Storytelling and truthtelling: discursive practices of news-storytelling in Truman Capote, Norman Mailer, and John Hersey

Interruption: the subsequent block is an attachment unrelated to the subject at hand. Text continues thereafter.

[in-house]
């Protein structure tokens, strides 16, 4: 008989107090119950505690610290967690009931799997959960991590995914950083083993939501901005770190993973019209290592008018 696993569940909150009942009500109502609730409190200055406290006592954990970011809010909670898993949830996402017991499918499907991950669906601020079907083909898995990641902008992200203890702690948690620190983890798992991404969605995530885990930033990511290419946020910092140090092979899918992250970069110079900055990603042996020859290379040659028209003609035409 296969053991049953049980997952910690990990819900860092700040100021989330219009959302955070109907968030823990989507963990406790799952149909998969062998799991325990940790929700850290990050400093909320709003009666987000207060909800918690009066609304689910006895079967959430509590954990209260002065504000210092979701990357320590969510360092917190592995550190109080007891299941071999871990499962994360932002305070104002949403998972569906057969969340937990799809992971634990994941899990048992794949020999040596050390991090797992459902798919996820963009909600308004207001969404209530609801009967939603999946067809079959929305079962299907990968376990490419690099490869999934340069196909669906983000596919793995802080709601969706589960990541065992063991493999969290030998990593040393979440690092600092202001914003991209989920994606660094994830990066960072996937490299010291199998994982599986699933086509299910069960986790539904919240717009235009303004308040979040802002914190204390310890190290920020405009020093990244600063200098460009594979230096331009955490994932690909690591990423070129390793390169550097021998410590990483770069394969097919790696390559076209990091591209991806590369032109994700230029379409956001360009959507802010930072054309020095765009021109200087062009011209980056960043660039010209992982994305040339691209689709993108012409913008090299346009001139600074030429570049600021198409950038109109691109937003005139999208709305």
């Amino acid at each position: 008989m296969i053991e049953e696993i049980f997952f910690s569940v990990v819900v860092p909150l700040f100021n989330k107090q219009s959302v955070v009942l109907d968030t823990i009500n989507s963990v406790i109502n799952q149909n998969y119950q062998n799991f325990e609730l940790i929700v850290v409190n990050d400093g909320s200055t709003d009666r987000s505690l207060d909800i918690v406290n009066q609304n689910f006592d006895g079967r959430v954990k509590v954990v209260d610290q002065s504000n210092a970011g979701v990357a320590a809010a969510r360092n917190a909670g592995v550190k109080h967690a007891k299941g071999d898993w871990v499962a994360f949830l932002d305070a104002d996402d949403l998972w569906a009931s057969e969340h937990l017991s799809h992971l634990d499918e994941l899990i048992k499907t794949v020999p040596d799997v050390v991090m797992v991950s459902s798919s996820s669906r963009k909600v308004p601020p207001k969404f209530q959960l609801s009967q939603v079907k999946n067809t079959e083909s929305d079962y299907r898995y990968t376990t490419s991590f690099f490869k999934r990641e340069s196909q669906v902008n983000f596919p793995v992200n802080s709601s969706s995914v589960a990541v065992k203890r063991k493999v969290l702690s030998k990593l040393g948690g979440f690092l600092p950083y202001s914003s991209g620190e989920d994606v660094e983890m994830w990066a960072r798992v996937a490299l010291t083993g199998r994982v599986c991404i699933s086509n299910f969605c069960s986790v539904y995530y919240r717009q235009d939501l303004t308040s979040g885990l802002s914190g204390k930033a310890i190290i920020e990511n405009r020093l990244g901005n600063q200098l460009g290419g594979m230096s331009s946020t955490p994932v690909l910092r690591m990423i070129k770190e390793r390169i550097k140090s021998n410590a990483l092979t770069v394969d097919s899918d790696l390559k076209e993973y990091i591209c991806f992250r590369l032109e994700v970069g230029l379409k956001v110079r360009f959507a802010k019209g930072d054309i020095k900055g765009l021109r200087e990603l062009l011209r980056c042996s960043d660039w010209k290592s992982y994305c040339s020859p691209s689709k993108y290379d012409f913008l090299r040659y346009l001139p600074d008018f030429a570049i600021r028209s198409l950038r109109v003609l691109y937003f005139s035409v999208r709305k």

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Focusing on new-journalistic nonfiction novels by Truman Capote, Norman Mailer, and John Hersey, this dissertation conceptualizes the discursive practices of news-storytelling as a necessary matrix of storytelling and truthtelling activities. Despite the dominant postmodern emphasis on storytelling over truthtelling in such disciplines as literature, historiography, journalism, and legal studies, storytelling-in-the-discipline is also constrained by a set of assumptions and practices about what constitutes professional storytelling. Since news-stories report on events in a public arena where numerous competing stories abound, they are highly aware of other neighboring stories and so relate, compete, and negotiate with other stories to make their stories not merely repetitive but argumentative and re-tellable. As a socially regulated and conditioned discourse, news-storytelling in its enterprise is predicated upon different sets of discursive authorities, material conditions, and audience expectations, where various facts and interpretations are argued, tested, and judged. Chapter I briefly surveys the ways in which news-stories?? claim to referentiality is problematized and even stigmatized by the postmodern ethos of storytelling. Chapter II then explores the discursive dynamics of newsstories, which arise from the paradoxical status of being simultaneously news and a story. Particularly, this chapter highlights the discursive practice of ??source marking?? and ??counter-storytelling?? through which news-storytellers foreground their reliability as able researchers, analysts, and contenders. Chapter III discusses the issue of (inter-) textuality in the vectors of storyteller and the world, and examines how news-storytellers draw on, blend into, and counter competing and neighboring stories to situate their own stories in the web of intertextuality and to reinforce the competency, honesty, and quality of their news-stories. Chapter IV is a historical examination of a ??transcript?? mode, a particular discursive practice of news-storytellers, through which they try to uphold the empirical status of their news-stories. Chapter V concludes the dissertation by arguing that news-stories provide a clarifying vantage point from which to understand the transactions of historical discourse, where newsstorytelling replaces (story) knowledge with argument, poetics with rhetoric, and a story with a discourse.